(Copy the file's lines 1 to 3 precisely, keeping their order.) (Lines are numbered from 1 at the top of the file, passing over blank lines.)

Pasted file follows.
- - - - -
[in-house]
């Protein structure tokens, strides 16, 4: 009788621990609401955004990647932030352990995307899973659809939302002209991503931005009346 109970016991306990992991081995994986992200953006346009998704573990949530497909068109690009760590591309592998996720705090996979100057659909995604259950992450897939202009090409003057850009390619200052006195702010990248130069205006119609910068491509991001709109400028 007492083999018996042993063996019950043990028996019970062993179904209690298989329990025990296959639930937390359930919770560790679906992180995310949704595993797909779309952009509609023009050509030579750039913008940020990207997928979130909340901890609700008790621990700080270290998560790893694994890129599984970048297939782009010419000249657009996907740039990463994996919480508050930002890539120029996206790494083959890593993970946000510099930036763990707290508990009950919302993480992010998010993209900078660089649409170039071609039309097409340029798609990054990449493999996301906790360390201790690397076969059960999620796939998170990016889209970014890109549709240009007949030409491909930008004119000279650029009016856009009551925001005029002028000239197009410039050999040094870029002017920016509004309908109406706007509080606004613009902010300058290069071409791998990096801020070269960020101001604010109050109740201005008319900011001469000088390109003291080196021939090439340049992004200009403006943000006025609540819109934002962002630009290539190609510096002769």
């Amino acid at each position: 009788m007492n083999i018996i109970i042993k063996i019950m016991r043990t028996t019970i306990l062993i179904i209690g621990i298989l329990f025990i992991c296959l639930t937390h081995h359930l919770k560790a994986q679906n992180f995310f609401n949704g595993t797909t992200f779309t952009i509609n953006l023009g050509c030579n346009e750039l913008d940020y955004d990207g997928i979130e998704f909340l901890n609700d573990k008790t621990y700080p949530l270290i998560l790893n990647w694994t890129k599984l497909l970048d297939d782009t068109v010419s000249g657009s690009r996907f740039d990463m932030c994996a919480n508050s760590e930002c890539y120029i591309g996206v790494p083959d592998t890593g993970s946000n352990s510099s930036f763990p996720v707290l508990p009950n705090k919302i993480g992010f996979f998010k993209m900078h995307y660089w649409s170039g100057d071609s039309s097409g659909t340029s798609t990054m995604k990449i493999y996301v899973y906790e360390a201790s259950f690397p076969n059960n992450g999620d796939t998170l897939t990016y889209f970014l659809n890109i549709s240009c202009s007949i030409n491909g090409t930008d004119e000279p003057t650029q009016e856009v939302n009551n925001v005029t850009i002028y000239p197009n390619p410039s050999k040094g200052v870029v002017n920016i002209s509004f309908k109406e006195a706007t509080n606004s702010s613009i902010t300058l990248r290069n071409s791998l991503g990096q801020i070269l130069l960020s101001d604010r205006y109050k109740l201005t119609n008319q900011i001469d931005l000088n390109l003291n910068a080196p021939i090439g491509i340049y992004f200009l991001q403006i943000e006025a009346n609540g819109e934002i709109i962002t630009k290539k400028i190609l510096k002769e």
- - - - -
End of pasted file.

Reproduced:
[in-house]
């Protein structure tokens, strides 16, 4: 009788621990609401955004990647932030352990995307899973659809939302002209991503931005009346 109970016991306990992991081995994986992200953006346009998704573990949530497909068109690009760590591309592998996720705090996979100057659909995604259950992450897939202009090409003057850009390619200052006195702010990248130069205006119609910068491509991001709109400028 007492083999018996042993063996019950043990028996019970062993179904209690298989329990025990296959639930937390359930919770560790679906992180995310949704595993797909779309952009509609023009050509030579750039913008940020990207997928979130909340901890609700008790621990700080270290998560790893694994890129599984970048297939782009010419000249657009996907740039990463994996919480508050930002890539120029996206790494083959890593993970946000510099930036763990707290508990009950919302993480992010998010993209900078660089649409170039071609039309097409340029798609990054990449493999996301906790360390201790690397076969059960999620796939998170990016889209970014890109549709240009007949030409491909930008004119000279650029009016856009009551925001005029002028000239197009410039050999040094870029002017920016509004309908109406706007509080606004613009902010300058290069071409791998990096801020070269960020101001604010109050109740201005008319900011001469000088390109003291080196021939090439340049992004200009403006943000006025609540819109934002962002630009290539190609510096002769």
């Amino acid at each position: 009788m007492n083999i018996i109970i042993k063996i019950m016991r043990t028996t019970i306990l062993i179904i209690g621990i298989l329990f025990i992991c296959l639930t937390h081995h359930l919770k560790a994986q679906n992180f995310f609401n949704g595993t797909t992200f779309t952009i509609n953006l023009g050509c030579n346009e750039l913008d940020y955004d990207g997928i979130e998704f909340l901890n609700d573990k008790t621990y700080p949530l270290i998560l790893n990647w694994t890129k599984l497909l970048d297939d782009t068109v010419s000249g657009s690009r996907f740039d990463m932030c994996a919480n508050s760590e930002c890539y120029i591309g996206v790494p083959d592998t890593g993970s946000n352990s510099s930036f763990p996720v707290l508990p009950n705090k919302i993480g992010f996979f998010k993209m900078h995307y660089w649409s170039g100057d071609s039309s097409g659909t340029s798609t990054m995604k990449i493999y996301v899973y906790e360390a201790s259950f690397p076969n059960n992450g999620d796939t998170l897939t990016y889209f970014l659809n890109i549709s240009c202009s007949i030409n491909g090409t930008d004119e000279p003057t650029q009016e856009v939302n009551n925001v005029t850009i002028y000239p197009n390619p410039s050999k040094g200052v870029v002017n920016i002209s509004f309908k109406e006195a706007t509080n606004s702010s613009i902010t300058l990248r290069n071409s791998l991503g990096q801020i070269l130069l960020s101001d604010r205006y109050k109740l201005t119609n008319q900011i001469d931005l000088n390109l003291n910068a080196p021939i090439g491509i340049y992004f200009l991001q403006i943000e006025a009346n609540g819109e934002i709109i962002t630009k290539k400028i190609l510096k002769e």